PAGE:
First, I have been adding each item to both FamilySearch and my Ancestry Tree.  I am also compiling all of the information, photos, newspaper articles, excerpts from other works, etc into a book.  Once I have a rough draft I will share a copy with Darrell’s three living siblings so they can review it, add any thoughts or insights, photos etc.

I’m going to take a class in May on Publishing Family Histories.  I know the teacher well and know that he shares several different publishing options in the class.  I know he has identified several publishers that allow you to create a nice hardbound book that is printed one at a time for a reasonable price.  This way family members can order what they want without me dealing with collecting money, writing a big check, shipping books and all of that.  When I make my decision on who I will use to publish, I will share it here.

I also need to go through my Grandma’s boxes again to see if there is anything else in them that belongs in this collection.  I know there are letters from my Grandpa’s mission in there.  I need to organize them and see if any letters mention this part of his story.  I hope to be finished and ready to publish before our Rulon and Naomi Peterson family reunion in early August.

And last, thank you to my readers for your kind, thoughtful comments as I’ve shared Darrell’s story.  I know I don’t usually devote extended periods of time to a specific family member, but his was a story I wanted to tell.  Your support made the journey even richer.  Thank you.

15 thoughts on “Uncle Darrell – Part XII, Final Thoughts”

  1. Amberly, I’m so sorry about your loss. It’s one I can only imagine. My children are adopted. I would have found it extremely difficult to recover from what you went through. I love your plans for Darrell’s story.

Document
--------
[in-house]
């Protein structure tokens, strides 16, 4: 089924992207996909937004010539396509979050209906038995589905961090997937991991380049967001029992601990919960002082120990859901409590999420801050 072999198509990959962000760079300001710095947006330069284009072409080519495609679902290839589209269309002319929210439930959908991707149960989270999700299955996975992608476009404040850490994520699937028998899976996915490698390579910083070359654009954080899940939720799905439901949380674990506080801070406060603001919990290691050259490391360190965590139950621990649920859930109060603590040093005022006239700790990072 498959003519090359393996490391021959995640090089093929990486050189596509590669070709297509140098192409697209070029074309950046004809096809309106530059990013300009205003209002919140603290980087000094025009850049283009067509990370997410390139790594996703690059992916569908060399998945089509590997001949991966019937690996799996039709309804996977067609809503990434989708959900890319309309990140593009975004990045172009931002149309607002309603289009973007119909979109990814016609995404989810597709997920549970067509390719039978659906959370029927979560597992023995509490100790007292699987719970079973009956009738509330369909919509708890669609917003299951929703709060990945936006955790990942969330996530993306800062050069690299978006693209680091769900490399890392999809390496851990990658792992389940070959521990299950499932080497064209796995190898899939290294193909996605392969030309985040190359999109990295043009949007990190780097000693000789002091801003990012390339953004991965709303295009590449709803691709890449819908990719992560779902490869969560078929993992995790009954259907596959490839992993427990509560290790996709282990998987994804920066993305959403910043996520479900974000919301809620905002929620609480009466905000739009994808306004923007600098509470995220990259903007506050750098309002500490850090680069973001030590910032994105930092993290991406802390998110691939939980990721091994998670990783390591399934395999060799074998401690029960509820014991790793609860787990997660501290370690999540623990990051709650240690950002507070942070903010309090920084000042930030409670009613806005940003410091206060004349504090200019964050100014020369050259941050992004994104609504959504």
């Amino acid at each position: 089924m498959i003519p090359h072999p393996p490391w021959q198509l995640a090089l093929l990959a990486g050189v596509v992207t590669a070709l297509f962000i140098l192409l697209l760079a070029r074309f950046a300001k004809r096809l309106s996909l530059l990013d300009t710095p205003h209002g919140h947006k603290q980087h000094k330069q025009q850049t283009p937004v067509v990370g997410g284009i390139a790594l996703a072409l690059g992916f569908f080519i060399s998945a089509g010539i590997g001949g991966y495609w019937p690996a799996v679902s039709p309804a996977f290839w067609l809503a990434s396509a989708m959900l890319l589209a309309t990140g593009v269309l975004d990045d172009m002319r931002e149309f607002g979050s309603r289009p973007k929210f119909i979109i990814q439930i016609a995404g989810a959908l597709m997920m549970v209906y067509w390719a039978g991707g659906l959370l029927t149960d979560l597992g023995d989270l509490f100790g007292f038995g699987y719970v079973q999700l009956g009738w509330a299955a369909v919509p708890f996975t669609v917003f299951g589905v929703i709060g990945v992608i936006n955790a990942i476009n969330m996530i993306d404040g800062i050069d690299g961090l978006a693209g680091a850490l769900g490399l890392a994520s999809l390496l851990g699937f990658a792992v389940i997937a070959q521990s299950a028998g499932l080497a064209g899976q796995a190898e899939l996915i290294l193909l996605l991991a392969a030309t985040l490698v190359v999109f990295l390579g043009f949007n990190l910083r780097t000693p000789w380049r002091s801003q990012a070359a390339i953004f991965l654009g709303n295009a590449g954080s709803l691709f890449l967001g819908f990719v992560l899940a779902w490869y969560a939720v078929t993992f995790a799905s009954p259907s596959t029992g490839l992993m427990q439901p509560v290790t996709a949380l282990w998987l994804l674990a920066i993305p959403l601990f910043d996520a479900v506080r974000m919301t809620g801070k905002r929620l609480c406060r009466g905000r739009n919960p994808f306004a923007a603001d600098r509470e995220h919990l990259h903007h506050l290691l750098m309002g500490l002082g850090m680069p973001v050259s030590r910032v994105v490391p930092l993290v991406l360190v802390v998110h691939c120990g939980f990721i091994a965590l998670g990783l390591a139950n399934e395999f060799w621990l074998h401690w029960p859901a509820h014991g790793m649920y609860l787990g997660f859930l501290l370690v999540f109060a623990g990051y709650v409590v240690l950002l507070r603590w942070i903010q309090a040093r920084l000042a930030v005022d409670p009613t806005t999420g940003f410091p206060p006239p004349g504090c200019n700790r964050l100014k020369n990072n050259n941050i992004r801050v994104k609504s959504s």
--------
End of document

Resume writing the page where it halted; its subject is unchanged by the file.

2. You have done a wonderful job telling this story, and now, understanding your reasons a little better, I am even more touched by the beautiful tribute you have paid to your great grandmother, and to the son she lost. My mother lost her first child and even though she had three more and loves us all profoundly, she has never recovered from that loss. I think your idea of publishing Darrell’s (and Naomi’s ) story is a wonderful one. Kia Kaha Amberly.

    1. Oh Su, I had to come back and comment again. When I read your comment before and replied I knew that “Kia Kaha” must be a Maori phrase of significance but I was in a hurry and didn’t have time to look it up. I did last night and have thought of your sentiment several times since. So fitting on several levels. I image my Grandpa heard that phrase many times in the days following his brother’s death which of course I tied to my own loss to which you bestowed your wishes for me to stay strong. Thank you for your kindness and for adding another layer of connection for me. Best to you.